After being unceremoniously dismissed from MGM in 1950 due to erratic behavior as a result of psychological problems and addiction, Judy Garland made a triumphant return to the silver screen in a musical remake of A Star Is Born, one of many films that counter the argument against Hollywood remakes.
Garland plays Esther Blodgett, a young singer whose talent is noticed by Norman Maine (James Mason), an actor whose career is collapsing due to his alcoholism. He strongly believes in her and suggests she give up singing with the band she's with to take a screen test. She becomes a contract player doing minor work on the lot until studio head Oliver Niles hears her sing. Oliver is very impressed and gives her a lead in a musical. Her name is changed to Vicky Lester and she becomes a big star. After Norman promises to stop his drinking for her, they get married, but he can't keep his vow. As her career rises, including an Academy Award win, Norman continues to sink. He embarrasses them both in public and stops working in films. Norman hits rock bottom and Esther considers giving up Hollywood to try and save him because she doesn't know what else to do.
Judy Garland is at the top of her game with songs like "The Man That Got Away;" however, it's her acting that really shines here. She has never been better, particularly the scenes where her character copes with Norman's addiction. She draws on her own life to infuse this powerful performance, and it's all the more impressive and gut wrenching to those who know she was in Norman's position only a few years earlier.
A Star Is Born is a classic Hollywood film about classic Hollywood as it tells a behind-the-scenes story that likely occurred more often than people realize. It was Warner Brothers' first CineScope film and the first time director George Cukor shot in color. It premiered at 182 minutes but the studio cut it down to 154 minutes, causing Cukor to disown it. Led by film historian Ronald Haver, a restored 176-minute version was released in 1983 that includes stills over the soundtrack where film footage was missing.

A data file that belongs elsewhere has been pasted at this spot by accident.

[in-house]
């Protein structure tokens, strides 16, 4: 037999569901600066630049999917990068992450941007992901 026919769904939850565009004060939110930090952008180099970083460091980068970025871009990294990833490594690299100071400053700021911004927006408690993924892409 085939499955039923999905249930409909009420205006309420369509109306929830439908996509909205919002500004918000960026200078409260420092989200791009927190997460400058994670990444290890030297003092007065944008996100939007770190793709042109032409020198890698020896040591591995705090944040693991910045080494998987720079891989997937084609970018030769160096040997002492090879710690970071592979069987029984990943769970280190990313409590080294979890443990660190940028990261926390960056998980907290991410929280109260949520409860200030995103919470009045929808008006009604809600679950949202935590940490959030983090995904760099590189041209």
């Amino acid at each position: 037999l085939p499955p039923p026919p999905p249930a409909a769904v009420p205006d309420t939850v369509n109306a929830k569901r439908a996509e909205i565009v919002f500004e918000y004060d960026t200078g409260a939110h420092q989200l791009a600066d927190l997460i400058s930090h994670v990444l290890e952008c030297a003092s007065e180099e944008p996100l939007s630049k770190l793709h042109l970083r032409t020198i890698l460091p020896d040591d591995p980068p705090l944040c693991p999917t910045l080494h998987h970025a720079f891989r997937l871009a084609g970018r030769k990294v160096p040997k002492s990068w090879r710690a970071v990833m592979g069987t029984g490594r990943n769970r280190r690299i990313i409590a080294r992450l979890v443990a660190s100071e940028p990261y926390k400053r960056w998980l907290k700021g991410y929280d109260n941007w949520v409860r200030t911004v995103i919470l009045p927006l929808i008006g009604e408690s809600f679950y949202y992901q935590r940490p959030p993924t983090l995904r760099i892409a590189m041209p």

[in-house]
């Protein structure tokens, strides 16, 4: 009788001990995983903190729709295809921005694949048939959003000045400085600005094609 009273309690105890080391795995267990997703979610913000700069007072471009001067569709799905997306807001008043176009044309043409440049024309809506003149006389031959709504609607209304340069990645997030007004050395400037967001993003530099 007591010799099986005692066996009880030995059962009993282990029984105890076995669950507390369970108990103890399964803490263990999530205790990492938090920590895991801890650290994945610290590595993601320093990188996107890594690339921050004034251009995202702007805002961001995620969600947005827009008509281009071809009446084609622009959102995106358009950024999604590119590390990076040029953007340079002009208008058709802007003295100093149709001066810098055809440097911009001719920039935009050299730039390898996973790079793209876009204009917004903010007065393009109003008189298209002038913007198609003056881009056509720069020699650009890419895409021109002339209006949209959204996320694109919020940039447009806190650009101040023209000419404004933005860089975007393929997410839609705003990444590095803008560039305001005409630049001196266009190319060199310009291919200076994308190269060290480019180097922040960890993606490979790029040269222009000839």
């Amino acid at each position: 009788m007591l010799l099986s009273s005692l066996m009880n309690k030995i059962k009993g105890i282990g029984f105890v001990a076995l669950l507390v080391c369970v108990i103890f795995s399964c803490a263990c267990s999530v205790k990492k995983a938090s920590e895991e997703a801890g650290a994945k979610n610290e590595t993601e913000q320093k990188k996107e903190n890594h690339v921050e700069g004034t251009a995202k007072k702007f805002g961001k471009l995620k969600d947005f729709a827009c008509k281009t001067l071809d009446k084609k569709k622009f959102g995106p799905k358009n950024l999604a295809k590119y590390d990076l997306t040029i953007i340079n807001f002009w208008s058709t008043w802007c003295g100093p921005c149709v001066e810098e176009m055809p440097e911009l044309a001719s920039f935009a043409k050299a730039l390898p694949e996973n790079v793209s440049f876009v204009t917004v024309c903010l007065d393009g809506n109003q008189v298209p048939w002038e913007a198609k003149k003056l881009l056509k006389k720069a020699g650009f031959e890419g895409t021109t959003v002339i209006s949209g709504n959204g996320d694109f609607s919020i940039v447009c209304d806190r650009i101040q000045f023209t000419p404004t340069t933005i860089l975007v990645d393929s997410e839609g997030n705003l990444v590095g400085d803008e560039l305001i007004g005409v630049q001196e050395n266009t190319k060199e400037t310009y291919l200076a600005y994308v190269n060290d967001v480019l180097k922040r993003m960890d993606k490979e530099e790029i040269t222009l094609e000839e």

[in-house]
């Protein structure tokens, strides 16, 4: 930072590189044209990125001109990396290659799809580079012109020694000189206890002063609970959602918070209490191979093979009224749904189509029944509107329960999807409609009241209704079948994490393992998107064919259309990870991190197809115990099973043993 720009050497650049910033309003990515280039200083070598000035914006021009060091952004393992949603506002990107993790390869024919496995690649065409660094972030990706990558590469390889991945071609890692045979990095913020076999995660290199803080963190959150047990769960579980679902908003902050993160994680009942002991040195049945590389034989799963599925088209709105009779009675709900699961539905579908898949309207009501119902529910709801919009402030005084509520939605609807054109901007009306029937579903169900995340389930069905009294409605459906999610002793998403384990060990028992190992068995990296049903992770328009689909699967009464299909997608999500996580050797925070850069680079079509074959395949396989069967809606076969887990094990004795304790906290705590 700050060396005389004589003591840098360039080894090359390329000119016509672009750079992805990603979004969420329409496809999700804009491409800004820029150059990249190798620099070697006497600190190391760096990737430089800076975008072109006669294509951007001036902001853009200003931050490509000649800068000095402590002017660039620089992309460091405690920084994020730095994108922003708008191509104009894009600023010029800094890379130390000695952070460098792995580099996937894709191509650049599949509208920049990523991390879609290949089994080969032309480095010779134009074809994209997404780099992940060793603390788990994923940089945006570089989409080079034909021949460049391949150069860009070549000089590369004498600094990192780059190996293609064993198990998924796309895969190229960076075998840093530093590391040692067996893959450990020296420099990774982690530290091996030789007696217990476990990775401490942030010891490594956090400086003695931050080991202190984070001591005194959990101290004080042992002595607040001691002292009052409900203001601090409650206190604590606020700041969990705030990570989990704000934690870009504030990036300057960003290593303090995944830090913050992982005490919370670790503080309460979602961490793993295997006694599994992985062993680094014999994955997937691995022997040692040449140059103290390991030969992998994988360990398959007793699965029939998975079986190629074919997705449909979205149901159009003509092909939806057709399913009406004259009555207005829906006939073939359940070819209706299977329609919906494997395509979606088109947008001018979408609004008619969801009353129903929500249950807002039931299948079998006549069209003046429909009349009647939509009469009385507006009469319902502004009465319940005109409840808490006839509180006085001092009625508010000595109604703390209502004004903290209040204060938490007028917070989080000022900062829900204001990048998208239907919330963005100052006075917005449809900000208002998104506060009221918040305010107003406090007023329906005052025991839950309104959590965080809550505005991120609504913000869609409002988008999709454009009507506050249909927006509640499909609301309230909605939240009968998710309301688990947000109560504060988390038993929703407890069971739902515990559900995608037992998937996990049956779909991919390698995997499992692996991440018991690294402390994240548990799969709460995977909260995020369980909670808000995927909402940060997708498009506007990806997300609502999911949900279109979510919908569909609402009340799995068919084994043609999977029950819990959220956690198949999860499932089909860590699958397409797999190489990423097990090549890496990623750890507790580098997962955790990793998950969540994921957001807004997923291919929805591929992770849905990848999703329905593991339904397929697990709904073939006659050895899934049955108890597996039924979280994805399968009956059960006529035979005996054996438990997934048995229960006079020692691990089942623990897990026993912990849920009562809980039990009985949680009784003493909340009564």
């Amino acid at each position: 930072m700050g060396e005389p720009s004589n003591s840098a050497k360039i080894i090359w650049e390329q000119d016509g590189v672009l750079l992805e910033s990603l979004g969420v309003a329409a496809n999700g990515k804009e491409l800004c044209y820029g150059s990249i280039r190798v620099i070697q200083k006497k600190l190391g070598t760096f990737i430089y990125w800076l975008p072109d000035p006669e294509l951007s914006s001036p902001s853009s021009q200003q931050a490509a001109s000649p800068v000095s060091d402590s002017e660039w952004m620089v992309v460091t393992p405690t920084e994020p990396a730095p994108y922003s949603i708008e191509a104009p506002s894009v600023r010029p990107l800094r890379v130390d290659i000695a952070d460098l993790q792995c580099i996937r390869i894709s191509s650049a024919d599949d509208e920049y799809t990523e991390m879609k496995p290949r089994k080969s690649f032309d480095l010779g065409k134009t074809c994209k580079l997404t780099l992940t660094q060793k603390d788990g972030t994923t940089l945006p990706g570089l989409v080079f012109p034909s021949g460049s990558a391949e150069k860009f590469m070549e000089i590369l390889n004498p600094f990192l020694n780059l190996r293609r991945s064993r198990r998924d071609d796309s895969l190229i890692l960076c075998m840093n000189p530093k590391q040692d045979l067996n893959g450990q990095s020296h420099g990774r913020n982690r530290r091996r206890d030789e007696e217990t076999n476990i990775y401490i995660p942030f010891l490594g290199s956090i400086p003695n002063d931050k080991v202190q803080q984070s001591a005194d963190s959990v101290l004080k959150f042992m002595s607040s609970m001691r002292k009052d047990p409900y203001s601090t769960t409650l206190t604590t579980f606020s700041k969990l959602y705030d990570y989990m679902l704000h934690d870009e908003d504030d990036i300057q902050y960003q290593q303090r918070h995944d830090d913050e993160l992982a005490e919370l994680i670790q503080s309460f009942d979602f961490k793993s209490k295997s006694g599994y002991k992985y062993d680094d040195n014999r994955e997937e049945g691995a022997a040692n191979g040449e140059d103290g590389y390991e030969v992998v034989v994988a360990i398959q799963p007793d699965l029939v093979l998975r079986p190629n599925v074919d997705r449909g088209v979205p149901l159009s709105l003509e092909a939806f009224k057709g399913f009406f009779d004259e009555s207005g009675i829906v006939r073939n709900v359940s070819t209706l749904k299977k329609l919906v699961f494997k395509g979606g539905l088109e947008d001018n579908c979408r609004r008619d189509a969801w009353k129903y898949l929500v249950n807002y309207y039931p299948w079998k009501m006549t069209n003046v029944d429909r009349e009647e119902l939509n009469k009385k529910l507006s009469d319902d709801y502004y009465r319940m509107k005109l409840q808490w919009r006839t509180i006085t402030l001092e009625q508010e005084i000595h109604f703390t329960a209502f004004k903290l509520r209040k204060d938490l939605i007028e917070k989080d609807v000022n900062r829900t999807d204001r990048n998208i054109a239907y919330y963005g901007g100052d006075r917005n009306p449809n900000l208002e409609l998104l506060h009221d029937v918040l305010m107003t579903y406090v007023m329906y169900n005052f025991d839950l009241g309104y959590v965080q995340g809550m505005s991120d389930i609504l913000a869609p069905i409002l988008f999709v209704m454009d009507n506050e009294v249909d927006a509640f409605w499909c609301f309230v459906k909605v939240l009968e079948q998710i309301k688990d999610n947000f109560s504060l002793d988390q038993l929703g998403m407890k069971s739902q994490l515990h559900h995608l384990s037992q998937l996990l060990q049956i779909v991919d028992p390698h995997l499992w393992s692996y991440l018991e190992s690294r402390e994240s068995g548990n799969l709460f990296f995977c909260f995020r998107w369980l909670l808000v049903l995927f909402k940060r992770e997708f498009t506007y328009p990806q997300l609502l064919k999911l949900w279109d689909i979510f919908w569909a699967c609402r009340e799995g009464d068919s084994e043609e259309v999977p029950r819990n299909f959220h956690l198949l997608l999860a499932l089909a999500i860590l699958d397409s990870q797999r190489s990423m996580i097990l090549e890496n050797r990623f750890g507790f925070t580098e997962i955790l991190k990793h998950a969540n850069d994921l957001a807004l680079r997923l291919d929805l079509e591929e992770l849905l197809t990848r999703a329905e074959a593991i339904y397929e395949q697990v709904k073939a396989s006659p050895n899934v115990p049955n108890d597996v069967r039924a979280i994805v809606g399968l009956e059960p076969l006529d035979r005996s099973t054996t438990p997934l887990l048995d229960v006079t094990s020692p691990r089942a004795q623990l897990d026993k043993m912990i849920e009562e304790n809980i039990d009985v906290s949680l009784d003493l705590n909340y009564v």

The film has been restored and remastered again for the 2010 Blu-ray release. Although the original negative has faded beyond the ability of traditional photochemical means to generate a quality print, state-of-the-art digital tools have created an exquisitely colorful print and the 1080p/VC-1 encoded transfer looks very good for the most part in its 2.55:1 aspect ratio. Colors are well rendered. Reds are especially vibrant as they pop off the screen, and blacks are rich. There is very good contrast in the images, which are usually sharp, and shadow delineation is strong as many items can be made out in the shadows. Light grain can be seen. There thankfully appears to be no DNR or other digital flaws.
There are some problems though. The digital process can't handle fades and that is the transition used almost the entire time throughout the film. Shortly before a scene dissolves into the next it loses its clarity and vividness. That murkiness continues for a few moments into the next scene and then like a switch being hit the brilliant, high-definition look returns. I was distracted by it all throughout.
Another problem is the focus. Quite often objects lose their sharpness. It seems to be more than a depth-of-field problem of the source because some items seem to be on the same plane but are in different positions within the frame. It happens too frequently and mars the presentation.